Court Decision

The court set aside the resolution by the council thus allowing its senior employees to join a trade union of their choice and to participate in its lawful activities.

Own Comment

Senior managers contemplating joining a trade union should take heed of the need to tread with caution as warned by the court. The court did not mince its words. It’s a “minefield”. Balancing the relationship as a trade union official and as a senior manager is complex as noted above. It is thus advisable that senior managers recuse themselves from trade union membership.


Kievits Kroon Country Estate (Pty) Ltd v Mmoledi and Others (2014) 35 ILJ 209 (SCA)

Kievits Kroon Country Estate (Pty) Ltd v Mmoledi and Others is a case decided in the Supreme Court of Appeal of South Africa. I think is relevant to the Zimbabwean Jurisdiction even though its binding effect in our jurisdiction is questionable. The case deals with sick notes that emanate from traditional healers […]


Kievits Kroon Country Estate (Pty) Ltd v Mmoledi and Others is a case decided in the Supreme Court of Appeal of South Africa. I think is relevant to the Zimbabwean Jurisdiction even though its binding effect in our jurisdiction is questionable. The case deals with sick notes that emanate from traditional healers.

Summary of Facts

This is an appeal against the decision of the Labour Appeal Court. The matter was between Mmoledi who as in the employ of Kievits Kroon Country Estate (Pty) Ltd. Between the month of April and May 2007, the employee, Mmoledi, requested to have her shift adjusted to accommodate her application for sick leave. She needed to attend a course as a traditional healer. The application for leave was granted. It is important to note that the course emanated from the visions that she reportedly saw which visions were interpreted as a calling for her to become a traditional healer. 

On 1 June 2007 she approached her supervisor with a similar request. This time around she required a period of 5 weeks to attend the course. This request was made at a time when she had exhausted all her leave days. Her supervisor was willing to accommodate her request albeit for a shorter period of week. Mmoledi insisted that she required more time. To support her request for more time off she brought a note from her trainer which note indicated that she needed more than one week. The documents were left on her supervisor’s desk as the supervisor was not in the office on the day the papers were brought to the company.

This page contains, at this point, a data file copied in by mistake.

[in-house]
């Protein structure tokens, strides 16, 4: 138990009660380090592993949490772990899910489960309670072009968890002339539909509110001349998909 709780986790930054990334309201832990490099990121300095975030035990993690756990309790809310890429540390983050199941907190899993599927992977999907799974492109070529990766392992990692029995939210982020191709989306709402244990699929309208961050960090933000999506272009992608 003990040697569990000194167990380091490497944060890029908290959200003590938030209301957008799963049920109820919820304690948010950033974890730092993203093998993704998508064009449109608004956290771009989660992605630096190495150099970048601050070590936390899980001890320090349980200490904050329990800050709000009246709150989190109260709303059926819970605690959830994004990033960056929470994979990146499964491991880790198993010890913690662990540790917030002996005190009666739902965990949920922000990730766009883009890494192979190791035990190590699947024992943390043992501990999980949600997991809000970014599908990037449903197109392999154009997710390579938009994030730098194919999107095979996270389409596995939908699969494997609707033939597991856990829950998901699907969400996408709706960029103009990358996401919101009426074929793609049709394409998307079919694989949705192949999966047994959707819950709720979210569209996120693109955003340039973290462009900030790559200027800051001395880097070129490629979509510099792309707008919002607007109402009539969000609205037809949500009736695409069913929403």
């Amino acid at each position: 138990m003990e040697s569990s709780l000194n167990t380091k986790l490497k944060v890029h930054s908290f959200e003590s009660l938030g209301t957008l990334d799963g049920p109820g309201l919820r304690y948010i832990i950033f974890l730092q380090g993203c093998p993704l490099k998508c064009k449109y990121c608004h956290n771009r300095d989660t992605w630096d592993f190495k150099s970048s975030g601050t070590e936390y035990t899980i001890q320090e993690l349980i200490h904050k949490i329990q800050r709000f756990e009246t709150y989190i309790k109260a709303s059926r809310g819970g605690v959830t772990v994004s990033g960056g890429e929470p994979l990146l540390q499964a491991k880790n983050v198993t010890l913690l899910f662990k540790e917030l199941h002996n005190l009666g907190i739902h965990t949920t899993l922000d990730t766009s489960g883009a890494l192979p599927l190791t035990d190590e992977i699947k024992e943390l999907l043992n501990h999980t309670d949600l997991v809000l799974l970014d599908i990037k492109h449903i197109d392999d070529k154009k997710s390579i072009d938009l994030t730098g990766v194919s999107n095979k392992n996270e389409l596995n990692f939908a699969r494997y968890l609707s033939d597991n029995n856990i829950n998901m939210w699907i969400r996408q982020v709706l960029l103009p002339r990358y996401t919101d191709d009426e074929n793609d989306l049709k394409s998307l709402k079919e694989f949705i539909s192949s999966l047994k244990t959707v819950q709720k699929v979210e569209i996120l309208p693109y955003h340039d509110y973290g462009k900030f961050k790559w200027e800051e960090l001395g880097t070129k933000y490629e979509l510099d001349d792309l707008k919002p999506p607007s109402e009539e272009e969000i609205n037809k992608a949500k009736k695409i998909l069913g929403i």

The employee subsequently did not return to work within the period expected by her supervisor. The employer proceeded to institute disciplinary proceedings noting that the employee had breached work place rules. A disciplinary authority appointed in terms of the company rules found that the employee was guilty of misconduct and prescribed her dismissal from employment as the appropriate penalty. In dismissing her the authority concluded that her period of absence could not be construed as Sick Leave.

Aggrieved by the decision, the employee appealed to the Commission for Conciliation, Mediation, and Arbitration (CCMA). The decision to dismiss her was set aside on the basis that her absence from work was due to a situation which was beyond her control. The employer was aggrieved by the decision of CCMA and appealed to the Labour Appeal Court were the court concluded that the decision by CCMA was correct.  The Supreme Court of Appeal was thus seized by an appeal by Kievits Kroon Country Estate (Pty) Ltd which emanated from the latter’s dissatisfaction with the conclusion reached by the Labour Appeal Court.

The issue in dispute

The major question was whether the commissioner of CCMA properly applied the principles applicable to an application for unpaid leave for issues unrelated to the contract of employment between the parties.

Further, the question was whether a traditional healer’s certificate could be construed as a medical certificate for purposes of applying for sick leave.

A discussion of applicable labour law principles

The Supreme Court of Appeal noted that the employee genuinely believed that she was ill. This was because of the cultural belief that she was being called by her ancestors to become a traditional healer. The court proceeded to note that such cultural beliefs existed in the South Africa Society and have been recognized by the courts before. It went further to note that such beliefs were constitutionally protected.

It was also highlighted that it was beyond any dispute that people sometimes seek assistance from traditional healers once faced by similar situations. The court recognized that the employee was seeing visions and she made use of traditional healing methods because of her cultural belief. This evidence went on unchallenged.

The court concluded that the commissioner was correct in noting that the employee’s failure to report for duty was reasonable and that beyond her control. In the eyes of the Supreme Court of Appeal, the decision by the CCMA commissioner was correct.


The Supreme Court of Appeal concluded that the Labour Appeal Court was correct to dismiss the appeal.  It then proceeded to also dismiss the appeal with costs.

NB: This summary was submitted to the University of South Africa (UNISA) in partial fulfilment of the requirements for the Degree of Bachelor of Laws (LLB).